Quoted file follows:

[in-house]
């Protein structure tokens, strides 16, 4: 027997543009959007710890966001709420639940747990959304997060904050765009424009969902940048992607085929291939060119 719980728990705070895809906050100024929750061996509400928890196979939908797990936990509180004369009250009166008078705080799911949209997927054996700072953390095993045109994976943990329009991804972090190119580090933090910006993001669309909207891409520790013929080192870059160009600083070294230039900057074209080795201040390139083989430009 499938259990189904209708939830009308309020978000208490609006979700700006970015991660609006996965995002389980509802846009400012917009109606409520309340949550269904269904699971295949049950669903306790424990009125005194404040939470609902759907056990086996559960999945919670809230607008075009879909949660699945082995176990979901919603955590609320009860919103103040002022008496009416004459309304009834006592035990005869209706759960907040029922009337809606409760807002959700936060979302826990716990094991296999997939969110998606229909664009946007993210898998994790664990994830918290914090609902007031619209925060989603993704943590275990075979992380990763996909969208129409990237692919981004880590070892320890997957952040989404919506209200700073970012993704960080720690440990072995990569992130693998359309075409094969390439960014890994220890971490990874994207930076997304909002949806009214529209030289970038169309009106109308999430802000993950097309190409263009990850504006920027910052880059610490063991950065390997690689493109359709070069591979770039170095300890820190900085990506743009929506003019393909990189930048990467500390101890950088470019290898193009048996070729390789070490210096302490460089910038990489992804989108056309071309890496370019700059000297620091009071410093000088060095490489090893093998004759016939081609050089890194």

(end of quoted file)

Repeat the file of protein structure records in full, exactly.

[in-house]
């Protein structure tokens, strides 16, 4: 027997543009959007710890966001709420639940747990959304997060904050765009424009969902940048992607085929291939060119 719980728990705070895809906050100024929750061996509400928890196979939908797990936990509180004369009250009166008078705080799911949209997927054996700072953390095993045109994976943990329009991804972090190119580090933090910006993001669309909207891409520790013929080192870059160009600083070294230039900057074209080795201040390139083989430009 499938259990189904209708939830009308309020978000208490609006979700700006970015991660609006996965995002389980509802846009400012917009109606409520309340949550269904269904699971295949049950669903306790424990009125005194404040939470609902759907056990086996559960999945919670809230607008075009879909949660699945082995176990979901919603955590609320009860919103103040002022008496009416004459309304009834006592035990005869209706759960907040029922009337809606409760807002959700936060979302826990716990094991296999997939969110998606229909664009946007993210898998994790664990994830918290914090609902007031619209925060989603993704943590275990075979992380990763996909969208129409990237692919981004880590070892320890997957952040989404919506209200700073970012993704960080720690440990072995990569992130693998359309075409094969390439960014890994220890971490990874994207930076997304909002949806009214529209030289970038169309009106109308999430802000993950097309190409263009990850504006920027910052880059610490063991950065390997690689493109359709070069591979770039170095300890820190900085990506743009929506003019393909990189930048990467500390101890950088470019290898193009048996070729390789070490210096302490460089910038990489992804989108056309071309890496370019700059000297620091009071410093000088060095490489090893093998004759016939081609050089890194």